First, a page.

“For diseases like measles and chickenpox, because they are extremely transmissible, the evidence became too obvious,” Jimenez says. “They’re so transmissible through the air that it just became undeniable, and they were accepted as transmitted through aerosols.”
As surprising as it may sound, by comparison, the novel coronavirus is not very contagious. Each person who gets infected with SARS-CoV-2 will, on average, spread it to two or three other people. A person with measles will infect 15 others. Jimenez says the WHO initially cited the coronavirus’s relatively low infectious rate as a reason why it couldn’t be spread through the air. “[They] are confusing an artifact of history with a law of nature,” Jimenez says. “They are thinking it is a law of nature that if a disease goes through the air, it has to be extremely contagious.”
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So if the novel coronavirus is airborne, why isn’t it as contagious as measles? One reason could be that measles is a hardier virus (remember that SARS-CoV-2 is relatively fragile) and can survive longer in those tiny aerosols. Another potential difference is the infectious dose — the amount of virus required to start an infection. Scientists still don’t know exactly how much of the novel coronavirus is needed to make someone sick, but it’s likely higher than conventional airborne viruses.
“What’s the infectious dose via the respiratory route is really probably the last piece of this that isn’t completely answered yet,” says Joshua Santarpia, PhD, an associate professor in the department of pathology and microbiology at the University of Nebraska. “I think people have this preconceived notion that if it’s airborne it’s like the measles or like smallpox where it only takes one viral particle to infect you, and this is almost certainly not the case with this coronavirus. Most coronaviruses are probably in the hundreds.”
Another question that needed to be answered before many public health experts could accept that SARS-CoV-2 was airborne was whether it could even survive in those smaller aerosol particles. Some viruses can’t because they dry up too quickly without a larger liquid droplet to support them. However, many scientists feel this issue has been put to rest with two recent papers (which have yet to be peer-reviewed) that provide what some have called the “smoking gun” for aerosol transmission: live, replicating virus collected from the air of Covid-19 patient hospital rooms.
“Confidently, what you can say is that things that we consider aerosols, not droplets, have both [viral] RNA and [live] virus in them that is capable of replication in cell culture,” says Santarpia, who led one of the studies. “I think that between the two of [our studies], you can say that aerosols are infectious… meaning that probably we’re looking at something that’s airborne.”
How to protect yourself from all transmission routes
By now, most scientists and public health experts agree that SARS-CoV-2 can be spread by both droplets and aerosols, particularly in close range, although no one knows which is the dominant route of transmission. “I think it’s a false dichotomy to think of this as airborne versus droplet. Most things exist on a range,” Bhadelia says.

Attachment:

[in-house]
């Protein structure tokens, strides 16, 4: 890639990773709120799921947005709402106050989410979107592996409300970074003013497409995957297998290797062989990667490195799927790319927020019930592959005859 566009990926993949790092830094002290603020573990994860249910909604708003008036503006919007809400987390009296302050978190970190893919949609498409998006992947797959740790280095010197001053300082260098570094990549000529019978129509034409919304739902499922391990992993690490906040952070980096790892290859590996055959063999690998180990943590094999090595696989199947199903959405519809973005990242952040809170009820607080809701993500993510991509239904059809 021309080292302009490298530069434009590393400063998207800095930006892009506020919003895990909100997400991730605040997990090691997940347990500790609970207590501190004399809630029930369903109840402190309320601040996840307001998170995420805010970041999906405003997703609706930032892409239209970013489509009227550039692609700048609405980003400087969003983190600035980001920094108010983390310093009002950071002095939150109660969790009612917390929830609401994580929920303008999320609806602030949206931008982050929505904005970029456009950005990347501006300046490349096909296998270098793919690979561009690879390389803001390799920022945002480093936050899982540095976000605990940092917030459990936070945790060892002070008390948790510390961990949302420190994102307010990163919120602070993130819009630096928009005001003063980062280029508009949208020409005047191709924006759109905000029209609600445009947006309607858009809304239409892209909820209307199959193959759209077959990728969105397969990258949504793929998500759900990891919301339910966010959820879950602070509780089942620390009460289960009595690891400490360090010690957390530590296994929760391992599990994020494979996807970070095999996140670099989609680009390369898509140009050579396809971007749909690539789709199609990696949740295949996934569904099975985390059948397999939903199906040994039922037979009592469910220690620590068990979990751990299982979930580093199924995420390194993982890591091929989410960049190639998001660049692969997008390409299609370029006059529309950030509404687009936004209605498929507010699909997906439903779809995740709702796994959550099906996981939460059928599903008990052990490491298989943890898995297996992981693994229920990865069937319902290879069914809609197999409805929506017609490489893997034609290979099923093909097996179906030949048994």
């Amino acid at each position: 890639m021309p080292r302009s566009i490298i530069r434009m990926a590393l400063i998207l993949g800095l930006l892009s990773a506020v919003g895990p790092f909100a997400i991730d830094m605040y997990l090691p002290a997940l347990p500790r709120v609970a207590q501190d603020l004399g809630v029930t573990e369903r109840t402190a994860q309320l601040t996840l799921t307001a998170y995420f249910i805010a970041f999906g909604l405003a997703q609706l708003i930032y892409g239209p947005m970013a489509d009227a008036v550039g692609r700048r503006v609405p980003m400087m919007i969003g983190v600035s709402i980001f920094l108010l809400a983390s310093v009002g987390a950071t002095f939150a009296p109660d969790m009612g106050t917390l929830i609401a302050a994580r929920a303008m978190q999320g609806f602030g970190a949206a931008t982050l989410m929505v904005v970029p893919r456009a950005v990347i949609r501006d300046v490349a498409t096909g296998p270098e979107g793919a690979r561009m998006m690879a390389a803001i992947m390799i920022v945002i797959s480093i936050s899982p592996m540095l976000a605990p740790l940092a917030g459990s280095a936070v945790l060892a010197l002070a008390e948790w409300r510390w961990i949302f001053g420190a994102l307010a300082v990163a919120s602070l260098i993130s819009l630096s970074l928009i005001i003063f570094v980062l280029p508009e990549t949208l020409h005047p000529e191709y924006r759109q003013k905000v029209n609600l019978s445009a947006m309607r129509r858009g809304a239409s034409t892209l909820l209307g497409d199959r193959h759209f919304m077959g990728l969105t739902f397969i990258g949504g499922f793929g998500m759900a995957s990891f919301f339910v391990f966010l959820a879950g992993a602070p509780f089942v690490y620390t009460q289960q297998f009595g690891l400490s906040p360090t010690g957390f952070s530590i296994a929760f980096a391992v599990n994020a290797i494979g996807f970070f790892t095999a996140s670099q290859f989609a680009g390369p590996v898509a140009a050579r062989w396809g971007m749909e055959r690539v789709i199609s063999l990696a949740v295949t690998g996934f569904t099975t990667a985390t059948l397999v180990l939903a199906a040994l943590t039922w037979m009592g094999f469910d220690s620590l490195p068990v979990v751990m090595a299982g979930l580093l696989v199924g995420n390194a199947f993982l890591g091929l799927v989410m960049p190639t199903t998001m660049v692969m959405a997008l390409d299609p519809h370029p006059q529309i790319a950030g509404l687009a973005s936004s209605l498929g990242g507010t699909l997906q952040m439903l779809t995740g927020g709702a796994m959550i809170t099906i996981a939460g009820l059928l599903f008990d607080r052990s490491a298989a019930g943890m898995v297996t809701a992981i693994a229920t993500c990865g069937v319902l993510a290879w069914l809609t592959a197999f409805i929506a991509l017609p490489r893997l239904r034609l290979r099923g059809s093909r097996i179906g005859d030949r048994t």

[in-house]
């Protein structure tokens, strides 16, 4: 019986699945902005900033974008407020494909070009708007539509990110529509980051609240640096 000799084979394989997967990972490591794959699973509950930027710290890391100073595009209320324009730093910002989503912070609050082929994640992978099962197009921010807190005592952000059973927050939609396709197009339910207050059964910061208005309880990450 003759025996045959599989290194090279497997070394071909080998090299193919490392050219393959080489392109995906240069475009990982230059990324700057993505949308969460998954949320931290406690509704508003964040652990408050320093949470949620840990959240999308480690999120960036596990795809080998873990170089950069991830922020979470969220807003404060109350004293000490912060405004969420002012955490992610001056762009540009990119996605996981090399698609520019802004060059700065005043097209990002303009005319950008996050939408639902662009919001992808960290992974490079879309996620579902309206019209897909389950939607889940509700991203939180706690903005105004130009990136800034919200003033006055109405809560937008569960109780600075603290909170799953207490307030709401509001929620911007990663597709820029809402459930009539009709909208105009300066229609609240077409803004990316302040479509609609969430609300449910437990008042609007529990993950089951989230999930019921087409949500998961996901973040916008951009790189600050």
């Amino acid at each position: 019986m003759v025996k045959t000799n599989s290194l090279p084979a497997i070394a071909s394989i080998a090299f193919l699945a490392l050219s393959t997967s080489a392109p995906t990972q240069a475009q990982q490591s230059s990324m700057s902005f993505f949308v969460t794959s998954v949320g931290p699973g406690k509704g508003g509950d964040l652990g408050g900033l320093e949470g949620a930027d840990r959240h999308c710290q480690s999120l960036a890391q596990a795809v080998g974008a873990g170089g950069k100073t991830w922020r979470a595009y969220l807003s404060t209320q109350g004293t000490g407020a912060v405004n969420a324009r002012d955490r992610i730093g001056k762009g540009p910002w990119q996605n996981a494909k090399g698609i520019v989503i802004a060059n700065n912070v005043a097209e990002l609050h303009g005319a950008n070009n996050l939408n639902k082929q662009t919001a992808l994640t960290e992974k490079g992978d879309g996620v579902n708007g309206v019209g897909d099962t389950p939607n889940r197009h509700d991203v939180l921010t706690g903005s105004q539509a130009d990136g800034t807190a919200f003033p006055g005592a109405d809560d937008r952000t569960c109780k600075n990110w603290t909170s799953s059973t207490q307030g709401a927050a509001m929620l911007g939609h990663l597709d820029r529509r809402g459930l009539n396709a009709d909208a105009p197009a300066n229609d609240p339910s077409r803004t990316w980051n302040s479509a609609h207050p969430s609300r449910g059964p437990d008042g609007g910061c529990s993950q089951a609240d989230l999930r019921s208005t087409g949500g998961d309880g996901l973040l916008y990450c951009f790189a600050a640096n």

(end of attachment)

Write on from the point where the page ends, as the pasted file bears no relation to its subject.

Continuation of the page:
What matters more is whether people know how to properly protect themselves from the virus. Fortunately, the prevention steps for both transmission routes are largely the same: keep your distance and wear a mask. Evidence of the importance of masks, in particular, has been mounting, not only because they trap outgoing particles from escaping, which protects others, but also because they block larger incoming particles from getting into a person’s airways, protecting the mask wearer themselves. And even if some viral particles do get through, the viral dose will still be much smaller, so the person will be less likely to get seriously ill.
A clear example of the benefits of masks is a recent outbreak in South Korea, in which one woman at a Starbucks infected 27 other customers — whom officials assume were not wearing masks because they were eating and drinking — but none of the employees, all of whom were masked the entire time.
Aerosol transmission does increase the importance of one additional protective step, which is proper ventilation and air filtration. Airflow, either introducing new air into a room or filtering the existing air, can disperse and dilute any infectious aerosol particles, reducing a person’s potential exposure. Being outdoors is the ultimate ventilation, and for months public health officials have recommended that people socialize outside rather than in. However, with winter and colder temperatures coming, indoor air filtration and adherence to masks will become even more important.
“The important thing on the public side is air handling, reducing the number of people in enclosed indoor spaces, and wearing a mask,” says Bhadelia. “[Aerosol transmission] explains why indoor settings are so much more important and contribute so much more to new infections than outdoor settings do.”
Armed with this knowledge, think about how you can make fall and winter safer, both physically and mentally. Instead of buying another can of Lysol, maybe invest in an air purifier, more comfortable two-ply cloth masks, or even an outdoor fire pit or space heater. Be prepared to meet friends outside in colder temperatures or insist upon masks, even in your home. We’ve still got a long way to go before we can declare victory over the novel coronavirus, but at least we know more now than we did six months ago. And you don’t have to sanitize your apples anymore.